There’s no doubt that the title of this article will ring true for a lot of users. With the launch of this year’s latest Galaxy S devices, we can pretty much expect that many smartphone enthusiasts will upgrade to the S23 handsets – folks coming from an older Samsung phone, a different Android brand perhaps, and maybe even a few iPhone owners curious to see what Samsung has to offer.
The arrival of Samsung’s latest batch of flagship devices once again shows us how much of an impact the South Korean company has on the smartphone market as a whole. It’s a pretty good example of how much hardware you can get at a premium price point, and it’s certainly exciting to see the Android market be driven forward with devices like these.
DEAL: Save up to $1000 on the Galaxy S23 Ultra!
As a Google Pixel fan, I’ve been using Google’s handset offerings as my main smartphones, ever since I got the Pixel 3a, all the way up to the Pixel 7 that I’m currently using. With that said, as great as the phone might be, there are some things that the Galaxy S23 Ultra excels in – and they might just be enough to turn the tide.
When it comes to smartphone performance, it should be said that benchmarks aren’t everything. The Pixel 7’s Tensor G2 chip is pretty much capable of running the games from the Play Store, even graphics-heavy titles such as Genshin Impact, GRID Autosport, and even XCOM 2. But there is some limit as to what the Tensor can achieve, especially considering that it’s a fairly modest upgrade from the first-generation Tensor.
In terms of mobile processing power, Samsung has packed Qualcomm’s latest Snapdragon 8 Gen 2 chip into the S23 series phones, ensuring that users get top-of-the-line performance. The 8 Gen 2 shows promising improvements. For one, it comes with Qualcomm’s “Snapdragon Elite Gaming” features, which includes real-time hardware-accelerated ray tracing for improved lighting and reflection effects in mobile games. The chip is also designed to be more power efficient, which should be ideal for prolonged gaming sessions.
There’s a very likely chance that Google will have surprises in store for its next Tensor chipset, but at the moment there’s no denying that the Snapdragon 8 Gen 2 is top dog when it comes to all-around power.
Design and S-Pen
I’d like to think that another area where the S23 Ultra excels is with its design. As much as I love the design that Google has used for the Pixel 7 series with the clean camera bar and straightforward form factor, the S23 Ultra hits a sweet spot in terms of looks, especially with the finish on the rear panel, the slim bezels, and the angular styling that Samsung has maintained from the S22 Ultra.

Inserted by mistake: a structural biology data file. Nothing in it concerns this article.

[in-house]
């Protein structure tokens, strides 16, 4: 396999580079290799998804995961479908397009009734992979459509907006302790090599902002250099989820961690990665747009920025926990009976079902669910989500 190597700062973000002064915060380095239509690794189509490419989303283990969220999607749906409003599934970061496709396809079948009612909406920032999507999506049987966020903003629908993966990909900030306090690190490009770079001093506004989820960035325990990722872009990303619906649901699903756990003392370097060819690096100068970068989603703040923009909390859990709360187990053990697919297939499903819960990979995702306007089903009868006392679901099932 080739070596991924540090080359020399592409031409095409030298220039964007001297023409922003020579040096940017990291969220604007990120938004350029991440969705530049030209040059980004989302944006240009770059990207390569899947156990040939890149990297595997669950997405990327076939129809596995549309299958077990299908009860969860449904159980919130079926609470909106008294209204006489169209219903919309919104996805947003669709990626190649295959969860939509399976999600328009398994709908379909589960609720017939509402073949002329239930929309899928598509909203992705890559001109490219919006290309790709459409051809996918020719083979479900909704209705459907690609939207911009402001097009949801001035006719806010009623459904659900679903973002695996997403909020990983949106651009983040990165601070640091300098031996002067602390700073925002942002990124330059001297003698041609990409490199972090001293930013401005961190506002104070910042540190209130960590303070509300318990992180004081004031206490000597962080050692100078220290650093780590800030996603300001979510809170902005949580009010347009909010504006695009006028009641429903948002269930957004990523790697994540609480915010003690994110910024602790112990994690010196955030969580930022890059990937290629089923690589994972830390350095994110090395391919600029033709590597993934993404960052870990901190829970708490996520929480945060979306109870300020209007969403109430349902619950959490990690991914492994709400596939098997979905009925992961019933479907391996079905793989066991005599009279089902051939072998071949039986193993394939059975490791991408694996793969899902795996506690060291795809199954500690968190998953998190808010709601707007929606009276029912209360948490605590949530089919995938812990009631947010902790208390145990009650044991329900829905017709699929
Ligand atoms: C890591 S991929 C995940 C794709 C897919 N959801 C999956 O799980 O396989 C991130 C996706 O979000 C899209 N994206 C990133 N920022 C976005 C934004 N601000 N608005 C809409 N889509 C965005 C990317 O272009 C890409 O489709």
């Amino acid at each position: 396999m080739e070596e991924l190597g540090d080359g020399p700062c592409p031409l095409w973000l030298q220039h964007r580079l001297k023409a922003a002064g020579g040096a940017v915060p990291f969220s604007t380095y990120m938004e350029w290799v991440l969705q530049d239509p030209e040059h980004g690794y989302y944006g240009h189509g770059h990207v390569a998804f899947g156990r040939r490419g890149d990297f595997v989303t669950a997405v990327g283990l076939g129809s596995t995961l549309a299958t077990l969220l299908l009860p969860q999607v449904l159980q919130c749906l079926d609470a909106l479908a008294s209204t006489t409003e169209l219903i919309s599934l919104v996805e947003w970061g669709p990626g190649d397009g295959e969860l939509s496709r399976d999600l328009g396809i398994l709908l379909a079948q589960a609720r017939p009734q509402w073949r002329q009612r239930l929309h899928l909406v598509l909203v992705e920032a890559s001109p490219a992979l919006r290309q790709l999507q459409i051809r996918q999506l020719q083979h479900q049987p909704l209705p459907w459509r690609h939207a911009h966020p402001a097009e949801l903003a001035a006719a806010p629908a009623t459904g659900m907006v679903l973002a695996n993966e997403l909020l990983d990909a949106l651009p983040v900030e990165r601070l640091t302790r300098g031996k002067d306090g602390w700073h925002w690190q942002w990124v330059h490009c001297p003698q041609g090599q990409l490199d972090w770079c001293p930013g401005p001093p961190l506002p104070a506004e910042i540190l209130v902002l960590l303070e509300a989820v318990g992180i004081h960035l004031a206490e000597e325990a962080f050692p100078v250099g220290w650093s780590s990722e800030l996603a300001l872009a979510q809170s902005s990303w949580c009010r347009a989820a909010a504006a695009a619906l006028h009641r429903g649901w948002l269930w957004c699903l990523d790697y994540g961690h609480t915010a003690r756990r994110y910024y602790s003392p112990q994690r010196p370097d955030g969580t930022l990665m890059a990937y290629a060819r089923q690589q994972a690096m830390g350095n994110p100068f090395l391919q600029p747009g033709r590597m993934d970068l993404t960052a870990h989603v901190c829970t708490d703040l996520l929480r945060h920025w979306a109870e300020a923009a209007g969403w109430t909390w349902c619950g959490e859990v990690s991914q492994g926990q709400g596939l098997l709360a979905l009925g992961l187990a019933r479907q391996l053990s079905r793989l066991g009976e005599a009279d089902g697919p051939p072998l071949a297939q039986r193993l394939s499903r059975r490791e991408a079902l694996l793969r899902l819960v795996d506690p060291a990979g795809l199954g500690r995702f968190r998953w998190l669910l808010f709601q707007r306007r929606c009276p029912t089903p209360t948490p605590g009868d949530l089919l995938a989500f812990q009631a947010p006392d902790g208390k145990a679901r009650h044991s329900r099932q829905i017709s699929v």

Along with this design comes one big defining feature of the handset – the S-Pen. The built-in stylus which came over from the Galaxy note line continues to set apart the Galaxy S Ultra devices from the rest of the Android flagship space. As someone who owns a Tab S6 Lite for its stylus feature, the fact that one is built right into the S23 Ultra – and comes with its own set of specialized software functionality – is a game changer, and it’s something that I’ve occasionally imagined on the Pixel devices.
While it may not appeal to a lot of more casual users, the S-Pen is no doubt a great addition especially if you’re after a phone geared towards productivity. Digital art, note-taking, remote control features, and other such tasks are nicely handled by Samsung’s scribbly little add-on.
The “Ecosystem” Factor
One more advantage that comes along with investing in a Samsung device such as the S23 Ultra is the ecosystem that comes along with it. While one could argue that Google’s continued investment into building a device and brand ecosystem with its Pixel phones, earbuds, and watch is impressive, there are some points of consideration.
For one, while the Pixel Watch in itself comes with a nice set of hardware and software features, it’s admittedly a “young” product – and by comparison, Samsung’s Galaxy Watch5 series has been built with improvements carrying over from its predecessors, for example. The fact that it also comes in different sizes, and even a Pro Model is a much-welcome element of variety that Google’s offering lacks, at least for the moment.
There’s also the whole matter with Google’s relative silence regarding any future Pixelbooks, whereas Samsung’s wide selection of chromebooks and high-end laptops offer users more options should they decide to invest into a non-Apple device set-up. It’s instances like these that showcase Samsung’s experience in designing first-party accessories and hardware that serve as great additions, working in harmony with its flagship handsets.
So Should We Switch Over?
With all that said, is all this enough to warrant a switch from Google’s top-end smartphone to Samsung’s latest premiere device? Well, that depends of course. If you’d like to try out the best of what the South Korean tech giant has to offer, then the S23 Ultra is a terrific starting point with its impressive chipset, standout design, and synchronicity with the rest of Samsung’s extensive hardware offering.
On the other hand, there’s of course no issue should you decide to stick with Google’s device lineup, after all the Pixel 7 series more or less represents Google’s ideal vision for Android software. At the end of the day though, a smartphone only serves us best as long as it meets our needs, regardless of whether or not it comes with blazing-fast specs and such. Right now though, there’s no denying that the S23 is a rather impressive smartphone, and if you do decide to take the plunge – well, we can’t blame you.
Thinking of getting the S23 Ultra? You can get it by clicking this link, which gets you a storage upgrade ($100 value) + $150 in Samsung Credit.